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I guess we need a stable revamp of the man pages. Man pages are yes full of information, but they are often hard to understand, even intermediate users like me take a bit of time to read everything.
We need stuff like: common problems. More examples, more bolding, more sorting, colour, diagrams!
So I want an ncurses based man, that will read files that code for colour and such and interpret them as so....
Is there something like this already, or is it open for development?
Take man cdrecord for example. They tell you about SCSI, DAO, real write, dummy mode, devices, sectors, but its hard to construct a big picture without re-reading over and over again. And googling. Then after rereading, I find SCSI protocol doesn't really have to be used for cdrecord - it was kernel based. Ide can be used in 2.6.x. Yes, I missed the big picture. Thanks to misleading man pages.
LINKS to other man pages for explanations we need, and a more convenient and compact form than online HOWTOs (ie. what about if you're fixing something and network isn't working properly?). Explain each option and give examples for it. This is good for newbies who don't have time to cross-reference everything.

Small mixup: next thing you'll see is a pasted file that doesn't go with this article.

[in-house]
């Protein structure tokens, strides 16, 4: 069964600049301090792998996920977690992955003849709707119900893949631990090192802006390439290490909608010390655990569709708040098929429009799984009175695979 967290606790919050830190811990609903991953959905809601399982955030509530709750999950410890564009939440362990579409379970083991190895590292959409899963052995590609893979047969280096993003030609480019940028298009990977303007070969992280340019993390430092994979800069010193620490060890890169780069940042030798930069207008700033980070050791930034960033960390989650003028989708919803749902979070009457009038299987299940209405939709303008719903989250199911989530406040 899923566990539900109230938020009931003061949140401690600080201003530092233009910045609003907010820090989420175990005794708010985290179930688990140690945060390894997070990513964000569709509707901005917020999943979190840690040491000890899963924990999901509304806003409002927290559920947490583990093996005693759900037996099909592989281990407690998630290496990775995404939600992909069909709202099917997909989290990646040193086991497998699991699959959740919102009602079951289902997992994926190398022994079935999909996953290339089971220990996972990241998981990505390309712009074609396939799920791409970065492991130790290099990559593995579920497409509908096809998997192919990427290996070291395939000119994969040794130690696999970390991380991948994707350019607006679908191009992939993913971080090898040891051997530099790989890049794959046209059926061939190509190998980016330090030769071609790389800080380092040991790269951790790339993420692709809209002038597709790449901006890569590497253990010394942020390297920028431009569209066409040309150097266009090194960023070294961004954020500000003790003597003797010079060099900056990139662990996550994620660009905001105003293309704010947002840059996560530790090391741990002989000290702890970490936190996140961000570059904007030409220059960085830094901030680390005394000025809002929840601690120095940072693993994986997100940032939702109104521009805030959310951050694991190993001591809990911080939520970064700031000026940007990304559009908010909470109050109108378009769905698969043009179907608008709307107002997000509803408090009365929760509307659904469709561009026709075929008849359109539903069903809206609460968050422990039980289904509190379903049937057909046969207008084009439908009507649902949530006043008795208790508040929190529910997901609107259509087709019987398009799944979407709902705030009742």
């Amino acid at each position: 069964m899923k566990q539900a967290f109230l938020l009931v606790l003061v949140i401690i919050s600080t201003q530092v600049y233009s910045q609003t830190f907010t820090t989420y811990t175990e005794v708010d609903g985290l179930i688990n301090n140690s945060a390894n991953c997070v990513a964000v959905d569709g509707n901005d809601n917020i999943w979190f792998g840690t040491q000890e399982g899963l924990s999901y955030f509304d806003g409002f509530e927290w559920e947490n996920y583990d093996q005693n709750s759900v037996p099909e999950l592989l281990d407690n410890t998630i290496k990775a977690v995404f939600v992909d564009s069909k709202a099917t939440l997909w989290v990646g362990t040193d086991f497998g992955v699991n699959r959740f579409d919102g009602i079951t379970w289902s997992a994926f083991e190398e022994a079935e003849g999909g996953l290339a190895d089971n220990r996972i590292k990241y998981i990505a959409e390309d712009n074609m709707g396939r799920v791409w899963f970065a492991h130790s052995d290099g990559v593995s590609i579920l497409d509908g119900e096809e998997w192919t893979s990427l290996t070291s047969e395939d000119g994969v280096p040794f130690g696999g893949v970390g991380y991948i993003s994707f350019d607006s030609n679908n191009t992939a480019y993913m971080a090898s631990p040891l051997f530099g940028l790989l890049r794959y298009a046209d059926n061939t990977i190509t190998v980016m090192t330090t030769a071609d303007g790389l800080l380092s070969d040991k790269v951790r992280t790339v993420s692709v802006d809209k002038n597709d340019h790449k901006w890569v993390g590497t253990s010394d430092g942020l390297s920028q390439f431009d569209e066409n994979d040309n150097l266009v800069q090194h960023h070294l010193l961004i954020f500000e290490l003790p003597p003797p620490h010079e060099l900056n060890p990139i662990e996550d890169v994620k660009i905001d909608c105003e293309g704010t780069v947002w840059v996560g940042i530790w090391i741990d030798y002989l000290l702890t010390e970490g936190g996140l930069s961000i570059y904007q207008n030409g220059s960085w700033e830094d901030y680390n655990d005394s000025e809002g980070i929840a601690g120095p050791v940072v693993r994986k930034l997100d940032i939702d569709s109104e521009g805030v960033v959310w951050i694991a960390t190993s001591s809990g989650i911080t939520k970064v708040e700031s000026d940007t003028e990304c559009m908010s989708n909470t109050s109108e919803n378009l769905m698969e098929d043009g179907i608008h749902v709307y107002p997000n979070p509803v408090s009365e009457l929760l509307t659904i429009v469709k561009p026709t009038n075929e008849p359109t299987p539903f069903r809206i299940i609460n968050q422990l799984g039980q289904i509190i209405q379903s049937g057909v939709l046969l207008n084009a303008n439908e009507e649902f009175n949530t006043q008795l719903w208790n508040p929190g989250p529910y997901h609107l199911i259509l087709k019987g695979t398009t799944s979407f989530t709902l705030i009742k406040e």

Distribution: RedHat 9.0 / Slackware 9.0/ FreeBSD 4.8 / Solaris 8 x86 / Mandrake 9.0
Good on you, tell me when your done with this man page project, I mean it's all GPL so go right ahead... On an aside, man pages weren't designed for easy use or diagrams. With konqueor you can get fairly good manpages but I think you will not in the near future get diagrams:
#man #bob's your uncle you have the manpage for man
it also seems that it accesses man pages like this:
man:/man #manpage for man
Man pages are generally less designed to teach you how to use something (though they can, and often have, to work that way) and more designed for 'Was that an upper case or lower case F?'. Reference/reminders for people who already know what they're doing. And it's great to just type 'man command', hit a slash, type in a search, and go. But I do agree that users sometimes need something else to start with. It's not a local help system like you're talking about, but there is an effort to create readable, user-friendly, current documentation: